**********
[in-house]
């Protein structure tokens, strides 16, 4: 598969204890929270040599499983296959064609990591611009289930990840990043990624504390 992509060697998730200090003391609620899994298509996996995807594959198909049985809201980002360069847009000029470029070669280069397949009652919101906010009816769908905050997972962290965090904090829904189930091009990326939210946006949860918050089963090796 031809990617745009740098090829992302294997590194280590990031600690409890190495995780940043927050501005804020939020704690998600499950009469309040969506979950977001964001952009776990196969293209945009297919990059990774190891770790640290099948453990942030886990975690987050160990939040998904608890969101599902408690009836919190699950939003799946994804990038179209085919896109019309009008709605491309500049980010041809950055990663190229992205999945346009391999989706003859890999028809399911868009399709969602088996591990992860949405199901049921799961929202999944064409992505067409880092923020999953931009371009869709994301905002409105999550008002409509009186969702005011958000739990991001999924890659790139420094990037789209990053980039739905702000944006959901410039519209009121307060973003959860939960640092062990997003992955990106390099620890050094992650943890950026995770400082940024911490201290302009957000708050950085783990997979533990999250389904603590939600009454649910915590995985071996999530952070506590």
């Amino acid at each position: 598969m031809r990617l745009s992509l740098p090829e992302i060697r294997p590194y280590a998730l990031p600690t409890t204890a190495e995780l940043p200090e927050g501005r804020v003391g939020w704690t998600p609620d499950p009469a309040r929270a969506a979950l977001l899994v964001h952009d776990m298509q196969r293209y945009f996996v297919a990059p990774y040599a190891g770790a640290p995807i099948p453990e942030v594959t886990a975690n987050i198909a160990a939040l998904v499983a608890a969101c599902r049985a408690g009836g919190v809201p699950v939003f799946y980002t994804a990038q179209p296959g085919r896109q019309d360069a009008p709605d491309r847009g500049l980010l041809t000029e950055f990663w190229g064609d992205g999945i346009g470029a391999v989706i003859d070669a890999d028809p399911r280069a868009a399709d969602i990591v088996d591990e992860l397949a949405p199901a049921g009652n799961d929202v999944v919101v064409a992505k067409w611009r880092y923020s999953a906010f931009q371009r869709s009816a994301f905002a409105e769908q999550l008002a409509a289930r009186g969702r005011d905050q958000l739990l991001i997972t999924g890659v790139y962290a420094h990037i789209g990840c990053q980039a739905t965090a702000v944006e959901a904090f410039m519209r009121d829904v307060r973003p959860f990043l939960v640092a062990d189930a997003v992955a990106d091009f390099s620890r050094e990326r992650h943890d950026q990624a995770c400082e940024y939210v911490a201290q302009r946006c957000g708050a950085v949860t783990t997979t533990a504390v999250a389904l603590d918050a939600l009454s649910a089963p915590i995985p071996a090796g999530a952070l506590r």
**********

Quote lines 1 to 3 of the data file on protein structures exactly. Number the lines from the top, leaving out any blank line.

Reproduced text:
[in-house]
């Protein structure tokens, strides 16, 4: 598969204890929270040599499983296959064609990591611009289930990840990043990624504390 992509060697998730200090003391609620899994298509996996995807594959198909049985809201980002360069847009000029470029070669280069397949009652919101906010009816769908905050997972962290965090904090829904189930091009990326939210946006949860918050089963090796 031809990617745009740098090829992302294997590194280590990031600690409890190495995780940043927050501005804020939020704690998600499950009469309040969506979950977001964001952009776990196969293209945009297919990059990774190891770790640290099948453990942030886990975690987050160990939040998904608890969101599902408690009836919190699950939003799946994804990038179209085919896109019309009008709605491309500049980010041809950055990663190229992205999945346009391999989706003859890999028809399911868009399709969602088996591990992860949405199901049921799961929202999944064409992505067409880092923020999953931009371009869709994301905002409105999550008002409509009186969702005011958000739990991001999924890659790139420094990037789209990053980039739905702000944006959901410039519209009121307060973003959860939960640092062990997003992955990106390099620890050094992650943890950026995770400082940024911490201290302009957000708050950085783990997979533990999250389904603590939600009454649910915590995985071996999530952070506590």
């Amino acid at each position: 598969m031809r990617l745009s992509l740098p090829e992302i060697r294997p590194y280590a998730l990031p600690t409890t204890a190495e995780l940043p200090e927050g501005r804020v003391g939020w704690t998600p609620d499950p009469a309040r929270a969506a979950l977001l899994v964001h952009d776990m298509q196969r293209y945009f996996v297919a990059p990774y040599a190891g770790a640290p995807i099948p453990e942030v594959t886990a975690n987050i198909a160990a939040l998904v499983a608890a969101c599902r049985a408690g009836g919190v809201p699950v939003f799946y980002t994804a990038q179209p296959g085919r896109q019309d360069a009008p709605d491309r847009g500049l980010l041809t000029e950055f990663w190229g064609d992205g999945i346009g470029a391999v989706i003859d070669a890999d028809p399911r280069a868009a399709d969602i990591v088996d591990e992860l397949a949405p199901a049921g009652n799961d929202v999944v919101v064409a992505k067409w611009r880092y923020s999953a906010f931009q371009r869709s009816a994301f905002a409105e769908q999550l008002a409509a289930r009186g969702r005011d905050q958000l739990l991001i997972t999924g890659v790139y962290a420094h990037i789209g990840c990053q980039a739905t965090a702000v944006e959901a904090f410039m519209r009121d829904v307060r973003p959860f990043l939960v640092a062990d189930a997003v992955a990106d091009f390099s620890r050094e990326r992650h943890d950026q990624a995770c400082e940024y939210v911490a201290q302009r946006c957000g708050a950085v949860t783990t997979t533990a504390v999250a389904l603590d918050a939600l009454s649910a089963p915590i995985p071996a090796g999530a952070l506590r």